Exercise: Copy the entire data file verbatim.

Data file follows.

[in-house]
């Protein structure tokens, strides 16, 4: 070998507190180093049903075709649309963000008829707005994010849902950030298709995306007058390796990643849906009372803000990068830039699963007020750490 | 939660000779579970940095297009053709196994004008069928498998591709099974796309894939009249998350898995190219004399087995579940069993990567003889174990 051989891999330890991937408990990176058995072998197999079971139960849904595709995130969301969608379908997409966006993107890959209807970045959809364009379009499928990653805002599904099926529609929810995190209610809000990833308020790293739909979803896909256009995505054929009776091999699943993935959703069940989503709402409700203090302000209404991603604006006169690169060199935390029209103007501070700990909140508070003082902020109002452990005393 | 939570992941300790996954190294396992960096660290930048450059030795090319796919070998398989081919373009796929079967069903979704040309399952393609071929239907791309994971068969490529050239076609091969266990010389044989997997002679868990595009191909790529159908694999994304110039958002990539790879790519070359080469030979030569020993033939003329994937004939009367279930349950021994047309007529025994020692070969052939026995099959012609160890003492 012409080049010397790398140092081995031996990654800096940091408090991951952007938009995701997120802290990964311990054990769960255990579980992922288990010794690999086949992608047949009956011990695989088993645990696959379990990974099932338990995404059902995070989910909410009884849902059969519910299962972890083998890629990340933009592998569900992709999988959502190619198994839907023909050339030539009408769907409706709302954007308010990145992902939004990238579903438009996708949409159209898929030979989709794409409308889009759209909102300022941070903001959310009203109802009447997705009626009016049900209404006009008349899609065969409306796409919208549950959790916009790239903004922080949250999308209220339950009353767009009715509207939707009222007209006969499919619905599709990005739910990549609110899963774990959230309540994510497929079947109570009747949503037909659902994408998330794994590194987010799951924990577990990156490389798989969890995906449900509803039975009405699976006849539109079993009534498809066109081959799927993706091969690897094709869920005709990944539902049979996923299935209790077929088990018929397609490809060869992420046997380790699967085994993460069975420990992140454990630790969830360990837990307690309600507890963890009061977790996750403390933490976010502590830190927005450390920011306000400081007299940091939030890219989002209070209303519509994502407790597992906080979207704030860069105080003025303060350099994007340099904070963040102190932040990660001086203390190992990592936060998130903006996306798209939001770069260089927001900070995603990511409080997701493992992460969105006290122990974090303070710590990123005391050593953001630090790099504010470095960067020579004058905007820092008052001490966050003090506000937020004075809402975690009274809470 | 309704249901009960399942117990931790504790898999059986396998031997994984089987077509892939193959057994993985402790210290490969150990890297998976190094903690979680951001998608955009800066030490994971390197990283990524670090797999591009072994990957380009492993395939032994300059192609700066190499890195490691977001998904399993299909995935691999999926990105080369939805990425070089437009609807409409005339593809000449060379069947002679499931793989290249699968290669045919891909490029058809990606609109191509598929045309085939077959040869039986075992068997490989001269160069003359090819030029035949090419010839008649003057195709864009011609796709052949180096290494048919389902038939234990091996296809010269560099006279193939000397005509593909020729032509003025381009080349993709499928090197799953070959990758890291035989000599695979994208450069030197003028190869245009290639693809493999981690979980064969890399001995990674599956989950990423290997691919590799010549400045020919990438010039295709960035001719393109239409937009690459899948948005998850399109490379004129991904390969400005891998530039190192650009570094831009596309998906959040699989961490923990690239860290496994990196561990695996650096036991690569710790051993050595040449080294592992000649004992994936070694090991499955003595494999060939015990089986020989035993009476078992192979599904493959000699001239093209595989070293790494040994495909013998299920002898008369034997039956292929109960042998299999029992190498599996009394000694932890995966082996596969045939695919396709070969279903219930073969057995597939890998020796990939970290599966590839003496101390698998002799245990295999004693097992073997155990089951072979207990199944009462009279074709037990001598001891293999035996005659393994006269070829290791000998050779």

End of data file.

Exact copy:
[in-house]
């Protein structure tokens, strides 16, 4: 070998507190180093049903075709649309963000008829707005994010849902950030298709995306007058390796990643849906009372803000990068830039699963007020750490 | 939660000779579970940095297009053709196994004008069928498998591709099974796309894939009249998350898995190219004399087995579940069993990567003889174990 051989891999330890991937408990990176058995072998197999079971139960849904595709995130969301969608379908997409966006993107890959209807970045959809364009379009499928990653805002599904099926529609929810995190209610809000990833308020790293739909979803896909256009995505054929009776091999699943993935959703069940989503709402409700203090302000209404991603604006006169690169060199935390029209103007501070700990909140508070003082902020109002452990005393 | 939570992941300790996954190294396992960096660290930048450059030795090319796919070998398989081919373009796929079967069903979704040309399952393609071929239907791309994971068969490529050239076609091969266990010389044989997997002679868990595009191909790529159908694999994304110039958002990539790879790519070359080469030979030569020993033939003329994937004939009367279930349950021994047309007529025994020692070969052939026995099959012609160890003492 012409080049010397790398140092081995031996990654800096940091408090991951952007938009995701997120802290990964311990054990769960255990579980992922288990010794690999086949992608047949009956011990695989088993645990696959379990990974099932338990995404059902995070989910909410009884849902059969519910299962972890083998890629990340933009592998569900992709999988959502190619198994839907023909050339030539009408769907409706709302954007308010990145992902939004990238579903438009996708949409159209898929030979989709794409409308889009759209909102300022941070903001959310009203109802009447997705009626009016049900209404006009008349899609065969409306796409919208549950959790916009790239903004922080949250999308209220339950009353767009009715509207939707009222007209006969499919619905599709990005739910990549609110899963774990959230309540994510497929079947109570009747949503037909659902994408998330794994590194987010799951924990577990990156490389798989969890995906449900509803039975009405699976006849539109079993009534498809066109081959799927993706091969690897094709869920005709990944539902049979996923299935209790077929088990018929397609490809060869992420046997380790699967085994993460069975420990992140454990630790969830360990837990307690309600507890963890009061977790996750403390933490976010502590830190927005450390920011306000400081007299940091939030890219989002209070209303519509994502407790597992906080979207704030860069105080003025303060350099994007340099904070963040102190932040990660001086203390190992990592936060998130903006996306798209939001770069260089927001900070995603990511409080997701493992992460969105006290122990974090303070710590990123005391050593953001630090790099504010470095960067020579004058905007820092008052001490966050003090506000937020004075809402975690009274809470 | 309704249901009960399942117990931790504790898999059986396998031997994984089987077509892939193959057994993985402790210290490969150990890297998976190094903690979680951001998608955009800066030490994971390197990283990524670090797999591009072994990957380009492993395939032994300059192609700066190499890195490691977001998904399993299909995935691999999926990105080369939805990425070089437009609807409409005339593809000449060379069947002679499931793989290249699968290669045919891909490029058809990606609109191509598929045309085939077959040869039986075992068997490989001269160069003359090819030029035949090419010839008649003057195709864009011609796709052949180096290494048919389902038939234990091996296809010269560099006279193939000397005509593909020729032509003025381009080349993709499928090197799953070959990758890291035989000599695979994208450069030197003028190869245009290639693809493999981690979980064969890399001995990674599956989950990423290997691919590799010549400045020919990438010039295709960035001719393109239409937009690459899948948005998850399109490379004129991904390969400005891998530039190192650009570094831009596309998906959040699989961490923990690239860290496994990196561990695996650096036991690569710790051993050595040449080294592992000649004992994936070694090991499955003595494999060939015990089986020989035993009476078992192979599904493959000699001239093209595989070293790494040994495909013998299920002898008369034997039956292929109960042998299999029992190498599996009394000694932890995966082996596969045939695919396709070969279903219930073969057995597939890998020796990939970290599966590839003496101390698998002799245990295999004693097992073997155990089951072979207990199944009462009279074709037990001598001891293999035996005659393994006269070829290791000998050779």